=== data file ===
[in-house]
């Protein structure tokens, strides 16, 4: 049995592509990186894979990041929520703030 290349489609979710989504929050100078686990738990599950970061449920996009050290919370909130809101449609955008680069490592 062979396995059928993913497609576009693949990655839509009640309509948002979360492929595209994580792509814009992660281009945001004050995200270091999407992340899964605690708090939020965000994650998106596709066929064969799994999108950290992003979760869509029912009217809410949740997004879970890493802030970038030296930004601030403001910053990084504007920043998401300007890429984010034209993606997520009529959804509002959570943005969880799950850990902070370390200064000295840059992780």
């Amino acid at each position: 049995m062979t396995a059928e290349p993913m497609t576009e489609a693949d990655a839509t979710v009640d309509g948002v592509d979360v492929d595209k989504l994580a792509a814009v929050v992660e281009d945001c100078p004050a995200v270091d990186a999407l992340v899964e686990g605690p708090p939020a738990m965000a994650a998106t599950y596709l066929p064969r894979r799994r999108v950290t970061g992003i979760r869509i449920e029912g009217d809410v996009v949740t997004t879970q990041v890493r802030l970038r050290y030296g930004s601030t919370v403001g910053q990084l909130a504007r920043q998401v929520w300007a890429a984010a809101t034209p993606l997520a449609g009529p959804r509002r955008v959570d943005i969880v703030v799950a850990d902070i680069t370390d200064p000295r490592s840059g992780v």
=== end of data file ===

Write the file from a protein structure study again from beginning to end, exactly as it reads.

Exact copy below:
[in-house]
């Protein structure tokens, strides 16, 4: 049995592509990186894979990041929520703030 290349489609979710989504929050100078686990738990599950970061449920996009050290919370909130809101449609955008680069490592 062979396995059928993913497609576009693949990655839509009640309509948002979360492929595209994580792509814009992660281009945001004050995200270091999407992340899964605690708090939020965000994650998106596709066929064969799994999108950290992003979760869509029912009217809410949740997004879970890493802030970038030296930004601030403001910053990084504007920043998401300007890429984010034209993606997520009529959804509002959570943005969880799950850990902070370390200064000295840059992780």
């Amino acid at each position: 049995m062979t396995a059928e290349p993913m497609t576009e489609a693949d990655a839509t979710v009640d309509g948002v592509d979360v492929d595209k989504l994580a792509a814009v929050v992660e281009d945001c100078p004050a995200v270091d990186a999407l992340v899964e686990g605690p708090p939020a738990m965000a994650a998106t599950y596709l066929p064969r894979r799994r999108v950290t970061g992003i979760r869509i449920e029912g009217d809410v996009v949740t997004t879970q990041v890493r802030l970038r050290y030296g930004s601030t919370v403001g910053q990084l909130a504007r920043q998401v929520w300007a890429a984010a809101t034209p993606l997520a449609g009529p959804r509002r955008v959570d943005i969880v703030v799950a850990d902070i680069t370390d200064p000295r490592s840059g992780v």